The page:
105. chime

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This is a response to an opinion piece by Tom Arcano in the Greensboro News & Record that I just fired off to the editor of the paper.


To the editor and to Mr. Arcano,

As a fan of all things Hitchens, I recently came across the op-ed tribute piece written about him in the News & Record, and as an atheist myself would like to respond. First, I too was devastated by the unexpected news of his death (though we were bracing ourselves for its inevitability, hopeful though that that day would be a long way off). He was a beacon and a role model for me and others in the rigorous pursuit of truth and the defeat of ignorance, fear and superstition in the world. Few champions of reason have walked the earth, and we were privileged to have had him.

Second, I do feel the need to address the statement posed in the headline of the article: “Hitchens as a role model for atheists today.” I will confess that in the hours after learning of his death, I found myself pondering the legacy that he left behind. Like many others, in the weeks that have followed I’ve watched countless YouTube videos and marveled in his ability to turn a phrase on the spot, or come back with a devastating coup de grâce to an opponent. I am also a huge fan of the works of Richard Dawkins (who helped crack open the door in my own journey of coming out as an atheist) and Sam Harris; but not as familiar with Daniel Dennett or Victor Stenger, the other two prominent “horsemen” of the New Atheism.

However, as I ponder these examples and the attitudes toward people of faith, I’m left wondering if the aggressive anti-religious stance of neo-atheism is a sustainable one. Nor is neo-atheism (or anti-theism) the only variant. There is agnosticism, skepticism, deism, agnostic atheism, agnostic Christianity, secular humanism, and even simply ambivalence to gods and religion. Personally I consider myself a post-theist, not so much rejecting god as considering him obsolete. Like the neo-atheists, I abhor religious fundamentalism and extremism wherever I encounter it. I’m concerned for children raised in such homes, who, like myself, are often inculcated before having a chance to choose what (or if) they believe. We should war against that, and against the exploitation of the poor and the undereducated, who are often unwitting targets of religious proselytization.

But the reality is that religion is not likely to disappear any time soon, and in its proper form I don’t think that it needs to. As Douglas Adams pointed out once in a speech, religion and the belief in god can serve its purpose. And it’s extremism and fundamentalism that has led to the problems in our world. So the question I am pondering is: Are we setting the right tone for discussion? We are just entering a global phase of civilization, with hundreds (even thousands) of beliefs and worldviews literally living next door to each other, sharing a garden wall. Some of these belief systems—such as the one I hail from—claim to be the One True Religion, with the corner market on Absolute Truth and the sole key to Life Everlasting. It was these that Hitchens reveled in going up against, picking holes in logic and pointing out inconsistencies and outright crimes.

However, is this the legacy that we ought to pick up? Yes, relentlessly pursue truth and evidence; and doggedly go after charlatans and oppressors. But just as non-theists tire of evangelicals relentlessly trying to save their souls, theists are just as put off by the caustic and often contemptuous tone of atheists. Take, for what you will, Dane Cook’s story about the man who huffily barks back, “I’m an atheist!” when Cook says, “god bless you” after the man sneezes. Or a more recent anecdote related to me by a friend who took a group caroling at an airport this year and had barely got through the first song when a store employee came over and asked them to “please stop with the religious music.”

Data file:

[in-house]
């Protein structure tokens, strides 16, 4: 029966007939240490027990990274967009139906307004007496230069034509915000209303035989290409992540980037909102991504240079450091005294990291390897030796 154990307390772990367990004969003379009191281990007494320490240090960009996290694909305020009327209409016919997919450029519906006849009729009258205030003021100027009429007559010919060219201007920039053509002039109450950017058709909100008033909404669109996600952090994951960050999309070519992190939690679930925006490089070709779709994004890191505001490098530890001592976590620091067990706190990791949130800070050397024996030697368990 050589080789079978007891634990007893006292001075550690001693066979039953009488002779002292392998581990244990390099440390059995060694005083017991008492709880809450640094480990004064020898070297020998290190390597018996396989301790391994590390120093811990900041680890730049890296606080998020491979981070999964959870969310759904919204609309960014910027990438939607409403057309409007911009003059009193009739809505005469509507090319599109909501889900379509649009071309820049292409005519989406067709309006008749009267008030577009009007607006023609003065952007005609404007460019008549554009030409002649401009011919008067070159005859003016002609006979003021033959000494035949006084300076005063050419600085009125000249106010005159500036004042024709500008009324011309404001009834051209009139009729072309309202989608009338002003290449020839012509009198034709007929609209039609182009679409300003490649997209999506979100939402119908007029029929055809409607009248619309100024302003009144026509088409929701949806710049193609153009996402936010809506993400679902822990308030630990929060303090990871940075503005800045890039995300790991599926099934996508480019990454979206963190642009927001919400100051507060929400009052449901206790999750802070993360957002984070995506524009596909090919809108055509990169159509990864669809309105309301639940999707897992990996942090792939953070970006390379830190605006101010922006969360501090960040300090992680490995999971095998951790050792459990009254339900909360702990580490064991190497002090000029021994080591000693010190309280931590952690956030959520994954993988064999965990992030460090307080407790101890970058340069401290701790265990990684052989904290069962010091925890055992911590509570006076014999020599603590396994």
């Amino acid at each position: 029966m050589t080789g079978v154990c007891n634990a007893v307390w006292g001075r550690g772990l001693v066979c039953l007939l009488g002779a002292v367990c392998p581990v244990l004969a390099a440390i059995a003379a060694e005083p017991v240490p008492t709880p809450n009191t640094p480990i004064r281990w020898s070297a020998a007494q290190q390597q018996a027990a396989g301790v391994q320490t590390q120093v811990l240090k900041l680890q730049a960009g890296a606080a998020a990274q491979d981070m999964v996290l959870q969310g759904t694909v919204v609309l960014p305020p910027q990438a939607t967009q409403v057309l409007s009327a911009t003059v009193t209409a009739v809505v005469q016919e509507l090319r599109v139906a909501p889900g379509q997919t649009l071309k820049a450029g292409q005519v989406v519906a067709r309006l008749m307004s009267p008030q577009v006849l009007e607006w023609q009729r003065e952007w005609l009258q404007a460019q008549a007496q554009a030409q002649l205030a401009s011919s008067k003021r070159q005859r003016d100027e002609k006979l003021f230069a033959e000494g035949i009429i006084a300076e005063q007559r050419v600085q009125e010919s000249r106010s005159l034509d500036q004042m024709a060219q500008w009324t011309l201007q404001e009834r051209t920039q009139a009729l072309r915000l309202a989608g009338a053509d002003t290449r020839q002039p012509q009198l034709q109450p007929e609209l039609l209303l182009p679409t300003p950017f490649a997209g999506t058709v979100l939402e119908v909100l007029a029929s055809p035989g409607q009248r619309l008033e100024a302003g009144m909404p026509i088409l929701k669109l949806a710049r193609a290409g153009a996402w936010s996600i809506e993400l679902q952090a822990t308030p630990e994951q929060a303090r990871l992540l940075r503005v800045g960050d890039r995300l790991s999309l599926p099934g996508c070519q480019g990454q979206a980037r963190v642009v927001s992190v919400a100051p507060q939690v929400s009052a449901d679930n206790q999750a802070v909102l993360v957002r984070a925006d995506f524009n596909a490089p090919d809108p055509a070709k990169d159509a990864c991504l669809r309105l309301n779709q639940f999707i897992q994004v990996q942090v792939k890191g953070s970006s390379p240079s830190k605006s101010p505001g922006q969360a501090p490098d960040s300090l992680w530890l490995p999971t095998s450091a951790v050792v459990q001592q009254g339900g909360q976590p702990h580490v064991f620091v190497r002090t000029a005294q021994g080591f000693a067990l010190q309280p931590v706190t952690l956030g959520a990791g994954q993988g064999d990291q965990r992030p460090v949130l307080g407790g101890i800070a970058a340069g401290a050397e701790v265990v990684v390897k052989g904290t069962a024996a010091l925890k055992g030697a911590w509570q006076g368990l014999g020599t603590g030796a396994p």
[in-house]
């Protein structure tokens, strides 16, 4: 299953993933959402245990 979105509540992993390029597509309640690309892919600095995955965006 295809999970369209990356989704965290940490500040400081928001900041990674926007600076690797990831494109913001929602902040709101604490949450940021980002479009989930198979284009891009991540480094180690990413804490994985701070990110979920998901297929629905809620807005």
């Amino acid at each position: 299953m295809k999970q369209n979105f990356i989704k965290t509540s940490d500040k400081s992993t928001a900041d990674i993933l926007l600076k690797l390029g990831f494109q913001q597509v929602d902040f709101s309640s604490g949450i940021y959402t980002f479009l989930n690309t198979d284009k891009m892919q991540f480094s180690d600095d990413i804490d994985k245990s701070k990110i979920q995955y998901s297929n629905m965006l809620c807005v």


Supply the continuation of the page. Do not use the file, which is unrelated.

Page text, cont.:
Not that we have to hold hands and sing (insert your own feel-good campfire song here), but is it possible to discuss religion without having to poke holes in each other’s beliefs? The conversation seems to have devolved into ideological trench warfare, with an arms race of new and ever devastating ammunition to annihilate the opposition. Certainly there will be those who are converted by such tactics, but the majority will dig themselves deeper into what they already believe and only become more resentful of the other side. A worldview ought to be defined by what you stand for, rather than defining yourself by what you’re not.

I fear that what we are losing sight of is the distinctly human element in faith and belief. Why do people believe what they do? What benefit do they derive from it? Obliterate a person’s faith if you can—but what will you replace it with? Instead of thought warriors like Richard Dawkins and Christopher Hitchens, what we need are diplomats like Charles Maurice de Talleyrand-Périgord or Jimmy Carter to initiate negotiations and address the needs and fears on the part of both theists and non-theists in order to find ways that we can live together while retaining our ideological integrity, and collectively declaring extremism unacceptable.

For non-theists, atheism is about the freedom of a mind unfettered by belief in god or gods. But where Hitchens and the neo-atheists have been (and can be) belligerent, I should like to see us strive for a more generous approach where we are able to get to the root of and address serious questions while always affirming the humanity of those who believe differently than us. After all, we’ve only one planet and we have to live on it together.

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